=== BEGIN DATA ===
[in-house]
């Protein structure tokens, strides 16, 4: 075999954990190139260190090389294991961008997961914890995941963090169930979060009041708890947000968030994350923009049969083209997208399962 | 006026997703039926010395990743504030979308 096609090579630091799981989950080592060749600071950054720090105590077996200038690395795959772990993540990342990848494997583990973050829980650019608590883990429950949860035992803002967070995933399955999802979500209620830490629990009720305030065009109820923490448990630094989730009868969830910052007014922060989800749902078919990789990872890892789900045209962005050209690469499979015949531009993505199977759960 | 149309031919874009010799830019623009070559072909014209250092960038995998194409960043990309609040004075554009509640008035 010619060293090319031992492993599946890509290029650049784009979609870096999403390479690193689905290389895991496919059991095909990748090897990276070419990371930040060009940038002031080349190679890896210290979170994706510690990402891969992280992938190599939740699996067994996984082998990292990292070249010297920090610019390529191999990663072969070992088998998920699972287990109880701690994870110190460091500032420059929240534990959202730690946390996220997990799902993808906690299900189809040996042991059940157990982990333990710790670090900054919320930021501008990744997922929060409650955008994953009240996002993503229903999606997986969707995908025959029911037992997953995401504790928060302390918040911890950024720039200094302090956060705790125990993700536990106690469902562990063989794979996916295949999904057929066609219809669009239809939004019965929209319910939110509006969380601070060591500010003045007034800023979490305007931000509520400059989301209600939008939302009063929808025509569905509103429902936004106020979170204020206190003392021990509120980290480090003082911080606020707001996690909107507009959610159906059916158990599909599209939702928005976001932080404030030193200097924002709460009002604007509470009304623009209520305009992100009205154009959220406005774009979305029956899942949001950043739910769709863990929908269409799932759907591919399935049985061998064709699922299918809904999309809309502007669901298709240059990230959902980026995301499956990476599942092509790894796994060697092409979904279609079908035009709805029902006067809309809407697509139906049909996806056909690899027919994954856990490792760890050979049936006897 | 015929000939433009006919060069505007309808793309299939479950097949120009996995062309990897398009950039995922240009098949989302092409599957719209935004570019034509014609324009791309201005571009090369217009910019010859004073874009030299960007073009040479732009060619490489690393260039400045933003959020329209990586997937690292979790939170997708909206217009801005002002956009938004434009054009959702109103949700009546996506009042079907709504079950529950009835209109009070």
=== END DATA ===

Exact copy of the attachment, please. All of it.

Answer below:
[in-house]
């Protein structure tokens, strides 16, 4: 075999954990190139260190090389294991961008997961914890995941963090169930979060009041708890947000968030994350923009049969083209997208399962 | 006026997703039926010395990743504030979308 096609090579630091799981989950080592060749600071950054720090105590077996200038690395795959772990993540990342990848494997583990973050829980650019608590883990429950949860035992803002967070995933399955999802979500209620830490629990009720305030065009109820923490448990630094989730009868969830910052007014922060989800749902078919990789990872890892789900045209962005050209690469499979015949531009993505199977759960 | 149309031919874009010799830019623009070559072909014209250092960038995998194409960043990309609040004075554009509640008035 010619060293090319031992492993599946890509290029650049784009979609870096999403390479690193689905290389895991496919059991095909990748090897990276070419990371930040060009940038002031080349190679890896210290979170994706510690990402891969992280992938190599939740699996067994996984082998990292990292070249010297920090610019390529191999990663072969070992088998998920699972287990109880701690994870110190460091500032420059929240534990959202730690946390996220997990799902993808906690299900189809040996042991059940157990982990333990710790670090900054919320930021501008990744997922929060409650955008994953009240996002993503229903999606997986969707995908025959029911037992997953995401504790928060302390918040911890950024720039200094302090956060705790125990993700536990106690469902562990063989794979996916295949999904057929066609219809669009239809939004019965929209319910939110509006969380601070060591500010003045007034800023979490305007931000509520400059989301209600939008939302009063929808025509569905509103429902936004106020979170204020206190003392021990509120980290480090003082911080606020707001996690909107507009959610159906059916158990599909599209939702928005976001932080404030030193200097924002709460009002604007509470009304623009209520305009992100009205154009959220406005774009979305029956899942949001950043739910769709863990929908269409799932759907591919399935049985061998064709699922299918809904999309809309502007669901298709240059990230959902980026995301499956990476599942092509790894796994060697092409979904279609079908035009709805029902006067809309809407697509139906049909996806056909690899027919994954856990490792760890050979049936006897 | 015929000939433009006919060069505007309808793309299939479950097949120009996995062309990897398009950039995922240009098949989302092409599957719209935004570019034509014609324009791309201005571009090369217009910019010859004073874009030299960007073009040479732009060619490489690393260039400045933003959020329209990586997937690292979790939170997708909206217009801005002002956009938004434009054009959702109103949700009546996506009042079907709504079950529950009835209109009070």